Turning to Energy for Jobs Yesterday’s Energy Jobs Summit at the US Capitol, hosted by The Hill and API, focused on the potential of the energy sector to add large numbers of new jobs to help alleviate the national jobs crisis that President Obama will discuss in tonight’s speech. The figures presented by API and others were impressive, with the oil and gas sector alone capable of creating over a million jobs if provided increased access to US resources. Panelists also discussed “green jobs”, including those from energy efficiency projects. Yet I was struck by the inherent tension between today’s job-creation imperative and our long-term need for an energy sector that is as productive and cost-effective as possible, in order to support economic growth and reemployment in the roughly 92% of the economy beyond energy. That makes highly productive private-sector energy jobs requiring little or no public investment especially valuable.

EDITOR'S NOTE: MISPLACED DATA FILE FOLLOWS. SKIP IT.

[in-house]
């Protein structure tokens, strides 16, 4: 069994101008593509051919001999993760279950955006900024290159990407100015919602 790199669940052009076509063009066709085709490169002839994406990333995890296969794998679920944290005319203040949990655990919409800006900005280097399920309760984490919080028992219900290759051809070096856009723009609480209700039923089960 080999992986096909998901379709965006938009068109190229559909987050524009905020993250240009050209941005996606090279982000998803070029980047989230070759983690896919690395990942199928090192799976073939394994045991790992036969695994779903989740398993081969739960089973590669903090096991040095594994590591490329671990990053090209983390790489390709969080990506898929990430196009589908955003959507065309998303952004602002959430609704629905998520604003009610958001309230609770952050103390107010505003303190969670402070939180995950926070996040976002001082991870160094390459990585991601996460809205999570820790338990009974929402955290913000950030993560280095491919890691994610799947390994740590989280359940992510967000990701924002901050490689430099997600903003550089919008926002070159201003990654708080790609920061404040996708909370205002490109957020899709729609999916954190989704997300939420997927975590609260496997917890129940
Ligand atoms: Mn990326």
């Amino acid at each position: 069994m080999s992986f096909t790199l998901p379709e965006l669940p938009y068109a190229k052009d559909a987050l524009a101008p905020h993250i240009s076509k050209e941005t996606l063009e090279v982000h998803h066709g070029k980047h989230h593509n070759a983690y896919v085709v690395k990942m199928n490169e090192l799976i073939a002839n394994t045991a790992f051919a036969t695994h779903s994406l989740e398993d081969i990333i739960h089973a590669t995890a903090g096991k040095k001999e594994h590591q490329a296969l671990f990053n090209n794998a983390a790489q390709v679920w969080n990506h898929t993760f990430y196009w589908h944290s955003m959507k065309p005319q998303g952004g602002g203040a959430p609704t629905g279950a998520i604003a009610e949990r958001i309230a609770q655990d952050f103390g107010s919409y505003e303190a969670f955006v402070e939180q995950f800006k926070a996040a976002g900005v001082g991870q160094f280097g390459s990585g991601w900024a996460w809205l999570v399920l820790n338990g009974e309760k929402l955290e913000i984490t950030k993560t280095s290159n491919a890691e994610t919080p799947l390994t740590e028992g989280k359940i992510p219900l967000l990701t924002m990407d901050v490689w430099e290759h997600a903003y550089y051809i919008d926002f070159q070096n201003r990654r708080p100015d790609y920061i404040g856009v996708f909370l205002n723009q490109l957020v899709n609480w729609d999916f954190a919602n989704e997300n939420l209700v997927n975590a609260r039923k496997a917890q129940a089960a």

In a new study released at the summit, Wood Mackenzie estimates that the US oil and gas industry could increase its employment by 1.4 million by 2030, with a million of those jobs attainable by 2018–more than half in the next two years–under new policies that would lift the current bans on offshore drilling outside the established areas of the Gulf of Mexico and on shale drilling in New York, speed up permit issuance in the Gulf, open up new onshore acreage for leasing, and approve the Keystone XL pipeline. In the process, domestic production of oil and gas liquids could eventually nearly double, while natural gas output would grow by over 60%. Even better, from a deficit-and-debt reduction perspective, this effort would require no new government expenditures and stands to contribute a cumulative $800 billion in additional federal and state royalties and tax receipts.